Set the World on Fire: 7 Secrets of Power PR

fireworks-344769I’ve seen some of the most worthwhile companies and projects languish with no media attention while others have exploded with global coverage and buzz. What’s different? Is it luck? An insider conspiracy? Nope. The people I’ve worked with have produced unprecedented results by following a few simple steps to exploit these secrets to power PR. You can do it too, and you won’t need a huge budget or a big PR firm to get major results.

1) No PR experts needed. There’s nothing wrong with a big public relations firm if you have loads of cash to spare. Traditional PR can produce fine results that exceed advertising, but you don’t need it to get breakthrough attention. The approach I coach bootstrapping teams to use is straightforward and authentic: Think about who you want to reach and what media they use, read, watch, or listen to. Then CALL those outlets up and ask for the producer, editor, or writer that covers your subject area.

Here’s your script: “I’m trying to find the right person to talk to about ______. Are you that person, or can you point me in the right direction?” They’ll tell you who to talk to and how to reach that key person. Remember that lots people are trying to connect with these storytellers, but they need to find interesting new stories every single day. We’ll analyze how to stand out with your pitch (using a fill-in-the-blank in the script) in a moment.

2) New trumps newsworthy every time. It’s called “news” for a reason. It’s not called “important, worthwhile things.” It’s great that your business or project is beneficial, good, or out to save the planet, but that isn’t going to get you coverage. What gets coverage is novelty, interesting new stuff. My wife and I own a jewelry brand called Lori Bonn Design. A few years ago we set out to make our jewelry eco friendly and fairly made. Though many other designers were doing similar things, our effort was new in two important ways; we were going to sell it nationally though major retailers, and we were advocating a common standard for this kind of jewelry. These new aspects to our story got us lots of media coverage.

3) Create a zippy name or title. Your name or title should grab attention, provoke, amuse, or create a question in the mind of your audience. It’s best if you can do all three of these things. It could be the name of your company, product, or the name or title of your campaign, but it had better be zippy if you want to get past your opening pitch and get some coverage. I remember a modest vegetarian advocacy campaign went global with the title “Eat Like Einstein.” People were immediately intrigued and curious about whether Einstein was in fact a vegetarian and wondered if that might make them smarter. That title led to instant conversations with radio hosts, editors, and bloggers.

4) Go big or go home. I’ve written about this before in selling, pitching and negotiation, but the power of a big idea is undeniable. Jim Collins calls it a BHAG, or Big Hairy Audacious Goal. And Daniel Burnham, the first urban planner and the man that designed the modern city of Chicago said, “Make no little plans. They have no magic to stir men’s blood…”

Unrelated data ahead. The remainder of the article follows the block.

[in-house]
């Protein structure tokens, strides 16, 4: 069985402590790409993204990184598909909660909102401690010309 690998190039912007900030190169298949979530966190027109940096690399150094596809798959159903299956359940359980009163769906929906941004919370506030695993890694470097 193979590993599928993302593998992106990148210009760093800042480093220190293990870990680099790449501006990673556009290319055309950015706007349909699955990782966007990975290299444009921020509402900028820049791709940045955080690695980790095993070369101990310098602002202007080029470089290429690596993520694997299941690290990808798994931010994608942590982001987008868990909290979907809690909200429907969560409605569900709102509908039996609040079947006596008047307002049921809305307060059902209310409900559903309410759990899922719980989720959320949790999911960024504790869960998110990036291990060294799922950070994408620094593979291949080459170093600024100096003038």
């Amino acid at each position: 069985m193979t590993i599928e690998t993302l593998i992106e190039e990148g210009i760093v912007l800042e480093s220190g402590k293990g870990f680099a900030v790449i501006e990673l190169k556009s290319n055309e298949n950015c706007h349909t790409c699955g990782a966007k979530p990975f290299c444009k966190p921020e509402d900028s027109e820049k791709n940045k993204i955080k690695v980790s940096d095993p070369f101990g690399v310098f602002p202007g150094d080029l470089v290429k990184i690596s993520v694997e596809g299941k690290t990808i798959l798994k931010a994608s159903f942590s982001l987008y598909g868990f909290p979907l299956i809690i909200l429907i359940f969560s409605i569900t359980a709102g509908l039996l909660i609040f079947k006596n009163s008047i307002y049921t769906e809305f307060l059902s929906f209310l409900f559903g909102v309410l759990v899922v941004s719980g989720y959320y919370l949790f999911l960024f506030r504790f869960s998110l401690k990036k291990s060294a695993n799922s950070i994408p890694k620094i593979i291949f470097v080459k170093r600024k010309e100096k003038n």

Get bold, go big, and be rewarded. One guy I worked with launched Singularity University, a school to inspire and empower leaders to apply exponential technologies to address humanity’s grand challenges. He collaborated with influential and trailblazing people and they set out to change the world. They got HUNDREDS OF THOUSANDS of media mentions and continue to be well-covered. You don’t have to launch Singularity University to have a PR breakthrough, but you could probably make your vision 10 times bolder than it is today.

5) Tell authentic stories. Authenticity is powerful, grabbing, and a path to natural power. Why? Because too much of our world is all dressed up, packaged, and smoothed over. We’re hungry for the real and raw stuff. Another guy I worked with courageously shared the story of his own homelessness and attracted both media attention and celebrities to his campaign to acknowledge and empower the homeless. His campaign, Harmonic Humanity, was not just authentic, but it led to my next tip. What’s the best way to be authentic? Have the courage to share your struggles, your pain, and your humanity on the way to your breakthrough and powerful new vision.

6) Create killer photo or video opportunities. Pictures and video grab eyeballs and attention. Look around. From “America’s Funniest Home Videos” to our fascination with celebrities and YouTube, we need images and video to sell a story. The people you want to cover you need this kind of material to engage their audience. I once got huge attention for a program to take kids flying by arranging special sessions for TV reporters to get video of kids in small airplanes.

7) Create controversy or leverage a trending topic. Provoke a response, take a contrary point of view, poke fun at common wisdom, or challenge the status quo. I’m not saying that you have to be rude or a troll, I’m just saying a little controversy or conflict is at the heart of many big stories. A woman I worked with satirized a famous song to launch her innovative line of toys for girls called Goldie Blox. The music group whose song they satirized, The Beastie Boys, went ballistic. Then she sued THEM. Massive media coverage ensued. Their product and brand was also novel, audacious, and had a zippy name. Sounds like a PR home run to me.

I’ve got a great worksheet with these PR secrets that you can use to up your game and set the world on fire, and I’ll give you one free coaching session to talk through your project. Click here for the worksheet and free coaching session.

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